Saturday, October 30, 2010

Ten Days in Morocco: Marrakesh

One of the perks to the missionary life is the opportunity to travel and explore some of this amazing and diverse world that God created. Earlier this month, we had the opportunity to travel to Morocco. This trip was necessary in order to renew our visas (since we are in Portugal on tourist visas, we have to leave the European Union every 90 days). Our language teacher always takes a week's vacation in mid-October, so we planned our trip to coincide with this, so as not to miss very much class.

I have to say that Morocco is one of those countries that I never thought I would visit. I'm not really sure what I was expecting before we went, not knowing very much about it. But I was absolutely blown away by how breathtakingly beautiful it was, by the friendliness of the Moroccan people, and by the delicious food. I don't know if we'll ever have a chance to go back, but I do know that I will cherish my memories of this trip for the rest of my life!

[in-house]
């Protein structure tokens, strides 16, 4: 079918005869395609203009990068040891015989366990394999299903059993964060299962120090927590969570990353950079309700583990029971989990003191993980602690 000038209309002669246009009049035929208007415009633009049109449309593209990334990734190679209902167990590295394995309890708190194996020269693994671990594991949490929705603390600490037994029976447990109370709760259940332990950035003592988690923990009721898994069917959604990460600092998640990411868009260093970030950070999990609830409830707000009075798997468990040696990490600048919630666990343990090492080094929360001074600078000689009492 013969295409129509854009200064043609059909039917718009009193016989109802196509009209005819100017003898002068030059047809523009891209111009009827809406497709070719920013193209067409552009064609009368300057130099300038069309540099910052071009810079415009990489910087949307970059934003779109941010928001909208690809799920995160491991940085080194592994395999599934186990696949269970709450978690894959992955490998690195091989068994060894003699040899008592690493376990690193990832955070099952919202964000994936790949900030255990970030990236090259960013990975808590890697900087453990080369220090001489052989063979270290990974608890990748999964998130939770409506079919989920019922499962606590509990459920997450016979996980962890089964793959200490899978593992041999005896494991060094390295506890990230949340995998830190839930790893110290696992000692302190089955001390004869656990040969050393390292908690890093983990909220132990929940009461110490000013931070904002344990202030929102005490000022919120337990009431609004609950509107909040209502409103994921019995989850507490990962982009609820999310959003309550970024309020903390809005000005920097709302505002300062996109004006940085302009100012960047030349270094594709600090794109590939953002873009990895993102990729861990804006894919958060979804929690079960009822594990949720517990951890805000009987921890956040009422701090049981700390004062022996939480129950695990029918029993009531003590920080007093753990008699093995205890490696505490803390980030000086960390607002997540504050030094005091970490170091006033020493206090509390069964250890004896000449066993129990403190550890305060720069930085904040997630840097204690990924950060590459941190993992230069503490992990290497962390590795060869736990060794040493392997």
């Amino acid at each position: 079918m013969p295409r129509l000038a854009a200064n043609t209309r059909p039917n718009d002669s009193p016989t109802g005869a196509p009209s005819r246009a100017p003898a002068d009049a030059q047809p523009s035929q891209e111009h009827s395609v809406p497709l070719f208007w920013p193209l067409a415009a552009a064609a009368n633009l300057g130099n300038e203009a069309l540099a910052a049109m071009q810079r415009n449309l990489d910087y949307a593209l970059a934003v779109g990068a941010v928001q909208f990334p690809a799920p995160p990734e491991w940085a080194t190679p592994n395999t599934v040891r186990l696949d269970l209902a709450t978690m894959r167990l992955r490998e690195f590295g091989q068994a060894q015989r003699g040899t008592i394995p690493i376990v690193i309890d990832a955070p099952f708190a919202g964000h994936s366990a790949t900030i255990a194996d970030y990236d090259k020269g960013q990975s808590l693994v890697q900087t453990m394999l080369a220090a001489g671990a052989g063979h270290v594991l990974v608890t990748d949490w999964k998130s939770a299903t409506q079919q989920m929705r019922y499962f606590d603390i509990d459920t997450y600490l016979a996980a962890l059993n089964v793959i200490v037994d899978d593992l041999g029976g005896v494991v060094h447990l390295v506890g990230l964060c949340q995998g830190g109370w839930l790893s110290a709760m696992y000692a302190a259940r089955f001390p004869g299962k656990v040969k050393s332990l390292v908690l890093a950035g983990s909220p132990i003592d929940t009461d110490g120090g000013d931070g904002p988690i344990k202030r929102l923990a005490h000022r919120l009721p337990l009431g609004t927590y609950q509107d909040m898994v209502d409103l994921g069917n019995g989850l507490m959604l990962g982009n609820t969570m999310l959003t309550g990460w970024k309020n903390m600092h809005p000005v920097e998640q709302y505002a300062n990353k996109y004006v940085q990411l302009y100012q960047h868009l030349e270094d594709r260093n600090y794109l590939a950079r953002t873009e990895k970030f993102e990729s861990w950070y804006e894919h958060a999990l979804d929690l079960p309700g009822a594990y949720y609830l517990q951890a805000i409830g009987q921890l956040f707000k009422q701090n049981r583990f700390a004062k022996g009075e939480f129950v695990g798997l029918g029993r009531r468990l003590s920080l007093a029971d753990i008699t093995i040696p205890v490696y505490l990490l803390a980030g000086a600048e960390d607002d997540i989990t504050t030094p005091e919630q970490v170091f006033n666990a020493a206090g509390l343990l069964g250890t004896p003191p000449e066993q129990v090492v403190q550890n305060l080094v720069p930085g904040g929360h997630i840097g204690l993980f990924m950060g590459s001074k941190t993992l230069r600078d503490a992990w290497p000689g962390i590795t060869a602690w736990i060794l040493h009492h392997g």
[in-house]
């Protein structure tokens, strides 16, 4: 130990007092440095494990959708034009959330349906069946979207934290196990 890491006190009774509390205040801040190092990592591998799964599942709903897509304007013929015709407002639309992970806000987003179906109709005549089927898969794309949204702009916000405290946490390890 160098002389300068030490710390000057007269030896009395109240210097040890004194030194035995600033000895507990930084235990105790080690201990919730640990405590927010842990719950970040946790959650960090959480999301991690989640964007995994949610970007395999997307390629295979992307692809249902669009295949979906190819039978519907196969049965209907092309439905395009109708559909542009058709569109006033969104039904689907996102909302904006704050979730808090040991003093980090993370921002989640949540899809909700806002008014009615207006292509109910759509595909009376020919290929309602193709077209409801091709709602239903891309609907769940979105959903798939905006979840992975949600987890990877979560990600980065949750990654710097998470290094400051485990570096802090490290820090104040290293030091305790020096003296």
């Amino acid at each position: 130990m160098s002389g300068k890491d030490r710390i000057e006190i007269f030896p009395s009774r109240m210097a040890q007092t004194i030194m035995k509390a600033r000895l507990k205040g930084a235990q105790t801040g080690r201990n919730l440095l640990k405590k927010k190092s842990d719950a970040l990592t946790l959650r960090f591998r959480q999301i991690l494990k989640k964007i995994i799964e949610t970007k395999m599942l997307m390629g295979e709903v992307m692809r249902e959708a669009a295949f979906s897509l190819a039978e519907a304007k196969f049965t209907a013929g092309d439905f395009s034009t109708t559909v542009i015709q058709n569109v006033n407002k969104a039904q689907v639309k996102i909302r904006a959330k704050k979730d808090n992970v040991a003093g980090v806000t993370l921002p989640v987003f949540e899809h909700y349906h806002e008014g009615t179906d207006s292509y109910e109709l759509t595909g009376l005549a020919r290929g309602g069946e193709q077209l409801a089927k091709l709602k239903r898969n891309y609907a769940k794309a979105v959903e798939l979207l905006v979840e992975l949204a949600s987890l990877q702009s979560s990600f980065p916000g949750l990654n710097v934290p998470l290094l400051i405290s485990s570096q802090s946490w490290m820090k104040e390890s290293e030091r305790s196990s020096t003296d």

It took me some time to sort through all our pictures once we got back home to Lisbon -- we took almost 1,000 in our 10 days there! I decided to break up our trip into a series of posts by location. These first few pictures are from Marrakesh, where we spent our first night and part of the next day.

The main sight in Marrakesh is the Djmaa el Fna, a big central plaza in the middle of the medina (old, walled city). The structure in the background is a minaret, which marks a mosque.

In the Djmaa el Fna are snake charmers...

... and monkey-handlers!

Rusty has two monkeys on his back!

We were accosted by henna tatto artists who gave all of us henna tattos (Alex's is a scorpion), and then proceeded to rip us off by charging us way more than they should have.

After about 20 minutes, we decided we couldn't afford to stay in the Djmaa el Fna any longer and went wandering in the souqs.

Pottery for sale -- the funny pots with the cone-shaped lids are tajine pots, the Moroccan version of the slow cooker.

We found a safer, cheaper place to watch the action in the Djmaa el Fna (a rooftop terrace) -- we just bought our lunch and then sat and watched all the craziness from afar.

Next up: the High Atlas Mountains!

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